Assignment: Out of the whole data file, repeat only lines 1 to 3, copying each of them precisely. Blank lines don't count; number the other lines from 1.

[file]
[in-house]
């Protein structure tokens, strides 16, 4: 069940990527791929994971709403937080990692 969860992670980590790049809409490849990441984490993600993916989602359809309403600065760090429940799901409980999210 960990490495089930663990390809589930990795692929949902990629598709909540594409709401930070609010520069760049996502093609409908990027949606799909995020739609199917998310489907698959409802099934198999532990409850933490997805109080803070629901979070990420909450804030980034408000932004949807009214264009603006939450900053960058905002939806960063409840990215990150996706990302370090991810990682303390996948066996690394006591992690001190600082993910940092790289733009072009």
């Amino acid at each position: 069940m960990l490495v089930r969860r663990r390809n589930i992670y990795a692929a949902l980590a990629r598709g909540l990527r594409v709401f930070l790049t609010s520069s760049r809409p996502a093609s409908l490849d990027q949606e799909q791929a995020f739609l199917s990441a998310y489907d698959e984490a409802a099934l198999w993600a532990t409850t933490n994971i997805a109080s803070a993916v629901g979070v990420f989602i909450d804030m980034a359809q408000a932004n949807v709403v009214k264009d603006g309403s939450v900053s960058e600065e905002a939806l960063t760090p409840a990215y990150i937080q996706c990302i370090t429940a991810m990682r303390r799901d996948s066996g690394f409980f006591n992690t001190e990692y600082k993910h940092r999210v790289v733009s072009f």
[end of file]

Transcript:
[in-house]
């Protein structure tokens, strides 16, 4: 069940990527791929994971709403937080990692 969860992670980590790049809409490849990441984490993600993916989602359809309403600065760090429940799901409980999210 960990490495089930663990390809589930990795692929949902990629598709909540594409709401930070609010520069760049996502093609409908990027949606799909995020739609199917998310489907698959409802099934198999532990409850933490997805109080803070629901979070990420909450804030980034408000932004949807009214264009603006939450900053960058905002939806960063409840990215990150996706990302370090991810990682303390996948066996690394006591992690001190600082993910940092790289733009072009």
């Amino acid at each position: 069940m960990l490495v089930r969860r663990r390809n589930i992670y990795a692929a949902l980590a990629r598709g909540l990527r594409v709401f930070l790049t609010s520069s760049r809409p996502a093609s409908l490849d990027q949606e799909q791929a995020f739609l199917s990441a998310y489907d698959e984490a409802a099934l198999w993600a532990t409850t933490n994971i997805a109080s803070a993916v629901g979070v990420f989602i909450d804030m980034a359809q408000a932004n949807v709403v009214k264009d603006g309403s939450v900053s960058e600065e905002a939806l960063t760090p409840a990215y990150i937080q996706c990302i370090t429940a991810m990682r303390r799901d996948s066996g690394f409980f006591n992690t001190e990692y600082k993910h940092r999210v790289v733009s072009f």